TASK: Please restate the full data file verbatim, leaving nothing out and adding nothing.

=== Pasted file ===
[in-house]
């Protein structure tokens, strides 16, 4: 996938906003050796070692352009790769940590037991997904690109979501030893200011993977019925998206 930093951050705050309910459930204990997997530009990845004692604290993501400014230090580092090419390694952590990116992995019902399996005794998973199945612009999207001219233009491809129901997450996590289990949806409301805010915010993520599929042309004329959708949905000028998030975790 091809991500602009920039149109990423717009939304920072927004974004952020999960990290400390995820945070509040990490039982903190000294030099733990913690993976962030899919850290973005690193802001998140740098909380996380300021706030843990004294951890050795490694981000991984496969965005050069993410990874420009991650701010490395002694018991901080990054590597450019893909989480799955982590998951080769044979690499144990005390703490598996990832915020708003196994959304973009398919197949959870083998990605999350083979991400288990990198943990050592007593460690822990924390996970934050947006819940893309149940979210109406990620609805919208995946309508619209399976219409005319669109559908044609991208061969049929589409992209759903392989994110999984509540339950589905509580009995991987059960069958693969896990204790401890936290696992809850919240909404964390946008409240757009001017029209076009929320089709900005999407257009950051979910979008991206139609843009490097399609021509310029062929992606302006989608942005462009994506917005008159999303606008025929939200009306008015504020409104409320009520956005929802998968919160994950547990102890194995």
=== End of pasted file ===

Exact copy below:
[in-house]
């Protein structure tokens, strides 16, 4: 996938906003050796070692352009790769940590037991997904690109979501030893200011993977019925998206 930093951050705050309910459930204990997997530009990845004692604290993501400014230090580092090419390694952590990116992995019902399996005794998973199945612009999207001219233009491809129901997450996590289990949806409301805010915010993520599929042309004329959708949905000028998030975790 091809991500602009920039149109990423717009939304920072927004974004952020999960990290400390995820945070509040990490039982903190000294030099733990913690993976962030899919850290973005690193802001998140740098909380996380300021706030843990004294951890050795490694981000991984496969965005050069993410990874420009991650701010490395002694018991901080990054590597450019893909989480799955982590998951080769044979690499144990005390703490598996990832915020708003196994959304973009398919197949959870083998990605999350083979991400288990990198943990050592007593460690822990924390996970934050947006819940893309149940979210109406990620609805919208995946309508619209399976219409005319669109559908044609991208061969049929589409992209759903392989994110999984509540339950589905509580009995991987059960069958693969896990204790401890936290696992809850919240909404964390946008409240757009001017029209076009929320089709900005999407257009950051979910979008991206139609843009490097399609021509310029062929992606302006989608942005462009994506917005008159999303606008025929939200009306008015504020409104409320009520956005929802998968919160994950547990102890194995």